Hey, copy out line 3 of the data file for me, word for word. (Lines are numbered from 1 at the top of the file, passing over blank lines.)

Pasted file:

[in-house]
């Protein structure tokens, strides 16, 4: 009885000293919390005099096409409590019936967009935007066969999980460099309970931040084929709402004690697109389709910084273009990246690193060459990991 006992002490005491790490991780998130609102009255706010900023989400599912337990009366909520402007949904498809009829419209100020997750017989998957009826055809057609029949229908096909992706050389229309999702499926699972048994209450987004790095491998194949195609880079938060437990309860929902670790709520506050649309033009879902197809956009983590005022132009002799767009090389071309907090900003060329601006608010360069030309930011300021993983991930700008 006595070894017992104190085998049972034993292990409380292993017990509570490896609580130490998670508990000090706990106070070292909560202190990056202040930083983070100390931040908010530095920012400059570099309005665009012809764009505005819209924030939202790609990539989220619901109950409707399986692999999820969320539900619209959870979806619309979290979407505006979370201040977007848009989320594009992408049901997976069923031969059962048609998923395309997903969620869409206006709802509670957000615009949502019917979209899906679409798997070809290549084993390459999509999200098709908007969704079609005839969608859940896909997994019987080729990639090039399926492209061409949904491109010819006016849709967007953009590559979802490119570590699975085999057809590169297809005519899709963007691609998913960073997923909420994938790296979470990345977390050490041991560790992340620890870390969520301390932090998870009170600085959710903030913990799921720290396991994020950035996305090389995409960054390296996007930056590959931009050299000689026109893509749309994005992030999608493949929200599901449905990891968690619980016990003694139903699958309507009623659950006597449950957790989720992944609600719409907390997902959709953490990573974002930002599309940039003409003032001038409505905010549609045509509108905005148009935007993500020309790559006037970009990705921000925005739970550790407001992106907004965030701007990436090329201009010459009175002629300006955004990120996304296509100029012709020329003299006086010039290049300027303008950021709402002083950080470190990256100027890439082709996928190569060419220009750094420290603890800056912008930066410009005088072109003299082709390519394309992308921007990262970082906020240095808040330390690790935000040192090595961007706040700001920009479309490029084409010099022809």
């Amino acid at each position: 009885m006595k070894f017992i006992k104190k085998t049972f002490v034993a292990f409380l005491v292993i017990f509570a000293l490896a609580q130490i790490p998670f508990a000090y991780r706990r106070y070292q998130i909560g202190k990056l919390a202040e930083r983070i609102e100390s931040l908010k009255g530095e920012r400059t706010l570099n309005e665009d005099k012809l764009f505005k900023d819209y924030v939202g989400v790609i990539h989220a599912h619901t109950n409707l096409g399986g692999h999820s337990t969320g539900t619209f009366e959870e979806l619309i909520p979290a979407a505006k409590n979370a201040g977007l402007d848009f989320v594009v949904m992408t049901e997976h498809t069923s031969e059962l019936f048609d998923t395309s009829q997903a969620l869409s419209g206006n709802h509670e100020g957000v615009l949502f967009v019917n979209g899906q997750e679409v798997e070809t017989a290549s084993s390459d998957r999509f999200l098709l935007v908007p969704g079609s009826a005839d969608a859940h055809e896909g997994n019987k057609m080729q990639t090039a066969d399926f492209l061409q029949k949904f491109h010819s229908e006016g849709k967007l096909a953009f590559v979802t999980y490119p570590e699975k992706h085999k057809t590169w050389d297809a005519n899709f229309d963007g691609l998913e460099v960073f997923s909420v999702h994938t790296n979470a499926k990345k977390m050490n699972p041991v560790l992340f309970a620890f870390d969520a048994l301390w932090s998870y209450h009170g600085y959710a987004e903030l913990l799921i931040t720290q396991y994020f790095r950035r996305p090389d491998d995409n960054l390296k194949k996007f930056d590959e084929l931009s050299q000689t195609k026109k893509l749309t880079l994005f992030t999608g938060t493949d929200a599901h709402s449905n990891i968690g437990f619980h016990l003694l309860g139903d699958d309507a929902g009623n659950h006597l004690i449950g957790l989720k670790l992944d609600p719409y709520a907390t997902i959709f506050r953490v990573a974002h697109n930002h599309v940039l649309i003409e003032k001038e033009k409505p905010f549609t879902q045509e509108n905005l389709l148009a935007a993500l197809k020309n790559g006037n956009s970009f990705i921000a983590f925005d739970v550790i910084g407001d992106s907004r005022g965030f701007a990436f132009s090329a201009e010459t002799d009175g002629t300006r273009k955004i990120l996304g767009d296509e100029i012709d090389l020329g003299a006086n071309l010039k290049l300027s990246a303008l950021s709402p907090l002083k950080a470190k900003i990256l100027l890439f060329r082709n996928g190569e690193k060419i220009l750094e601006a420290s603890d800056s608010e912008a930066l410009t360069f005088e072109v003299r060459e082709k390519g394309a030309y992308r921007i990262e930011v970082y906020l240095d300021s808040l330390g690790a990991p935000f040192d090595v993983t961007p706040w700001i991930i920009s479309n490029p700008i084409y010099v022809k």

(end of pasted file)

């Amino acid at each position: 009885m006595k070894f017992i006992k104190k085998t049972f002490v034993a292990f409380l005491v292993i017990f509570a000293l490896a609580q130490i790490p998670f508990a000090y991780r706990r106070y070292q998130i909560g202190k990056l919390a202040e930083r983070i609102e100390s931040l908010k009255g530095e920012r400059t706010l570099n309005e665009d005099k012809l764009f505005k900023d819209y924030v939202g989400v790609i990539h989220a599912h619901t109950n409707l096409g399986g692999h999820s337990t969320g539900t619209f009366e959870e979806l619309i909520p979290a979407a505006k409590n979370a201040g977007l402007d848009f989320v594009v949904m992408t049901e997976h498809t069923s031969e059962l019936f048609d998923t395309s009829q997903a969620l869409s419209g206006n709802h509670e100020g957000v615009l949502f967009v019917n979209g899906q997750e679409v798997e070809t017989a290549s084993s390459d998957r999509f999200l098709l935007v908007p969704g079609s009826a005839d969608a859940h055809e896909g997994n019987k057609m080729q990639t090039a066969d399926f492209l061409q029949k949904f491109h010819s229908e006016g849709k967007l096909a953009f590559v979802t999980y490119p570590e699975k992706h085999k057809t590169w050389d297809a005519n899709f229309d963007g691609l998913e460099v960073f997923s909420v999702h994938t790296n979470a499926k990345k977390m050490n699972p041991v560790l992340f309970a620890f870390d969520a048994l301390w932090s998870y209450h009170g600085y959710a987004e903030l913990l799921i931040t720290q396991y994020f790095r950035r996305p090389d491998d995409n960054l390296k194949k996007f930056d590959e084929l931009s050299q000689t195609k026109k893509l749309t880079l994005f992030t999608g938060t493949d929200a599901h709402s449905n990891i968690g437990f619980h016990l003694l309860g139903d699958d309507a929902g009623n659950h006597l004690i449950g957790l989720k670790l992944d609600p719409y709520a907390t997902i959709f506050r953490v990573a974002h697109n930002h599309v940039l649309i003409e003032k001038e033009k409505p905010f549609t879902q045509e509108n905005l389709l148009a935007a993500l197809k020309n790559g006037n956009s970009f990705i921000a983590f925005d739970v550790i910084g407001d992106s907004r005022g965030f701007a990436f132009s090329a201009e010459t002799d009175g002629t300006r273009k955004i990120l996304g767009d296509e100029i012709d090389l020329g003299a006086n071309l010039k290049l300027s990246a303008l950021s709402p907090l002083k950080a470190k900003i990256l100027l890439f060329r082709n996928g190569e690193k060419i220009l750094e601006a420290s603890d800056s608010e912008a930066l410009t360069f005088e072109v003299r060459e082709k390519g394309a030309y992308r921007i990262e930011v970082y906020l240095d300021s808040l330390g690790a990991p935000f040192d090595v993983t961007p706040w700001i991930i920009s479309n490029p700008i084409y010099v022809k």